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Poverty, AIDS, and children's schooling - a targeting dilemma

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  • Ainsworth, Martha
  • Filmer, Deon

Abstract

The authors analyze the relationship between orphan status, household wealth, and child school enrollment using data collected in the 1990s from 28 countries in Sub-Saharan Africa, Latin America, the Caribbean, and one country in Southeast Asia. The findings point to considerable diversity-so much so that generalizations are not possible. While there are some examples of large differentials in enrollment by orphan status, in the majority of cases the orphan enrollment gap is dwarfed by the gap between children from richer and poorer households. In some cases, even non-orphaned children from the top of the wealth distribution have low enrollments, pointing to fundamental issues in the supply or demand for schooling that are a constraint to higher enrollments of all children. The gap in enrollment between female and male orphans is not much different than the gap between girls and boys with living parents, suggesting that female orphans are not disproportionately affected in terms of their enrollment in most countries. These diverse findings demonstrate that the extent to which orphans are under-enrolled relative to other children is country-specific, at least in part because the correlation between orphan status and poverty is not consistent across countries. Social protection and schooling policies need to assess the specific country situation before considering mitigation measures.

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Bibliographic Info

Paper provided by The World Bank in its series Policy Research Working Paper Series with number 2885.

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Date of creation: 30 Sep 2002
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Handle: RePEc:wbk:wbrwps:2885

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Related research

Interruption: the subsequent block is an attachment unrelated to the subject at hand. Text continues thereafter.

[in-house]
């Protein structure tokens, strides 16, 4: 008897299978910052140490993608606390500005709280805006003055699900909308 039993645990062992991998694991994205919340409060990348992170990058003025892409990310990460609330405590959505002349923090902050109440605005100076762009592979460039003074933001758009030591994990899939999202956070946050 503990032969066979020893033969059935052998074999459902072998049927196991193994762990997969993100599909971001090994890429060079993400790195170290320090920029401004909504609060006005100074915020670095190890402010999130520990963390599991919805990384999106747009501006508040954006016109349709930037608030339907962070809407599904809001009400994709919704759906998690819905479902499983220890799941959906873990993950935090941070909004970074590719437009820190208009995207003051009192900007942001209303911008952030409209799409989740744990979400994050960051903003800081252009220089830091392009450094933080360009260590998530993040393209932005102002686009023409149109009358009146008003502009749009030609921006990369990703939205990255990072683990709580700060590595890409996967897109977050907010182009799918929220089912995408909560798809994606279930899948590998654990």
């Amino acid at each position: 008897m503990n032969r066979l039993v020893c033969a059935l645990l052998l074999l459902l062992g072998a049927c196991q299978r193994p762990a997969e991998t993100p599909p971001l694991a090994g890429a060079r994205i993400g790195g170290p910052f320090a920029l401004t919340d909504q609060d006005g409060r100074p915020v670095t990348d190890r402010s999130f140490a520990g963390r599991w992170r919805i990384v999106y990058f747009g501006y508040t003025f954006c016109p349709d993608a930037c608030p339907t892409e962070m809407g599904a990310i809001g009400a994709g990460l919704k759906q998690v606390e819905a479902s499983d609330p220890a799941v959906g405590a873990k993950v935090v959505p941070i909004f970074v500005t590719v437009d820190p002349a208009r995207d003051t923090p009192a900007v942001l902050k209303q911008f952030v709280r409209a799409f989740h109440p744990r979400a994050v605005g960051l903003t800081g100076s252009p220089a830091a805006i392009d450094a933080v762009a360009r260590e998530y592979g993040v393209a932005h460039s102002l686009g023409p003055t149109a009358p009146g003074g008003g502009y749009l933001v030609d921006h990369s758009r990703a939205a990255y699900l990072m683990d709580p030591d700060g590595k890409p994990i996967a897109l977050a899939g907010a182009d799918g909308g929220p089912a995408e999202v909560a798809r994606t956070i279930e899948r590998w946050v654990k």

Keywords: Children and Youth; Primary Education; Health Monitoring&Evaluation; Public Health Promotion; Street Children; Children and Youth; Street Children; Youth and Governance; Primary Education; HIV AIDS;

References

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  1. Filmer, Deon & Pritchett, Lant, 1998. "Estimating wealth effects without expenditure data - or tears : with an application to educational enrollments in states of India," Policy Research Working Paper Series 1994, The World Bank.
  2. Nyambedha, Erick Otieno & Wandibba, Simiyu & Aagaard-Hansen, Jens, 2001. "Policy implications of the inadequate support systems for orphans in Western Kenya," Health Policy, Elsevier, vol. 58(1), pages 83-96, October.
  3. Filmer, Deon, 2000. "The structure of social disparities in education : gender and wealth," Policy Research Working Paper Series 2268, The World Bank.
  4. Deon Filmer & Lant Pritchett, 1999. "The Effect of Household Wealth on Educational Attainment: Evidence from 35 Countries," Population and Development Review, The Population Council, Inc., vol. 25(1), pages 85-120.
  5. World Bank, 2000. "World Development Indicators 2000," World Bank Publications, The World Bank, number 13828, October.
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Citations

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Cited by:
  1. Richard Akresh, 2004. "Adjusting Household Structure: School Enrollment Impacts of Child Fostering in Burkina Faso," Working Papers 897, Economic Growth Center, Yale University.